Freeing the Mind, Body, and Spirit
Freeing the mind during the 18th century produced the technology of the Industrial Revolution. Increased productivity then freed the body of primitive needs but it was the cooperative work culture that freed the spirit to add substantial wealth. This was demonstrated early in the 19th century by Robert Owen in his spinning mill near Glasgow and examined in mid-century by John Stuart Mill:
The other mode in which cooperation tends to increase the productiveness of labor, consists in the vast stimulus given to productive energies, by placing the laborers in a relation to their work to make it their principle interest—at present it is not—to do the utmost, in exchange for their remuneration. It is scarcely possible to rate too highly this material benefit, which yet is nothing compared to the moral revolution in society that would accompany it; a new sense of security and independence; and the conversion of human’s daily occupation into a school of the social sympathies and the practical intelligence.1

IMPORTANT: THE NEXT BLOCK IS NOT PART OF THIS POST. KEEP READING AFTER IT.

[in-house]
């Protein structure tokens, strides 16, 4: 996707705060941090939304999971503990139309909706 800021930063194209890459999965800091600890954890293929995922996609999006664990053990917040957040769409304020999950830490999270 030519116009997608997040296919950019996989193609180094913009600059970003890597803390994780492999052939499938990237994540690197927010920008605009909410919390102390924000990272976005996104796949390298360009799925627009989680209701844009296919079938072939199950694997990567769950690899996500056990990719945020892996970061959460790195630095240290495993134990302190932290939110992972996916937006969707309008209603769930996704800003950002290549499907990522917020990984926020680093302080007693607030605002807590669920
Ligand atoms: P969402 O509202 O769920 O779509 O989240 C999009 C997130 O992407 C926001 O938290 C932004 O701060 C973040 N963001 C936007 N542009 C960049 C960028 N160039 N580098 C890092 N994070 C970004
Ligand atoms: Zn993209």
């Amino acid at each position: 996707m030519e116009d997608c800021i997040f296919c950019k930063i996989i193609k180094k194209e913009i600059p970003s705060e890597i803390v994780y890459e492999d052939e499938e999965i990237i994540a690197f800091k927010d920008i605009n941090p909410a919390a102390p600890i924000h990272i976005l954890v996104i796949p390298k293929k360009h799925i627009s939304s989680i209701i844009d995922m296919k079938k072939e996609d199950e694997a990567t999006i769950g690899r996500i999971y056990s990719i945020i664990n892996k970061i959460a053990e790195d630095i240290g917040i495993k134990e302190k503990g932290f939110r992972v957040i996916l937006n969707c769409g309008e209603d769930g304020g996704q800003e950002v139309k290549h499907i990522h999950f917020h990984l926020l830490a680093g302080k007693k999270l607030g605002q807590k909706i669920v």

Marx and Mill wrote about this work place culture in mid 19th century that encouraged all workers to rach their potential. This is the capitalism that is yet to be found by most educators.
1 John Stuart Mill, Principles of Political Econom,with Some of Their Applications to Social Philosophy (Fairfield, New Jersey: Augustus M. Kelley,1987), p. 789.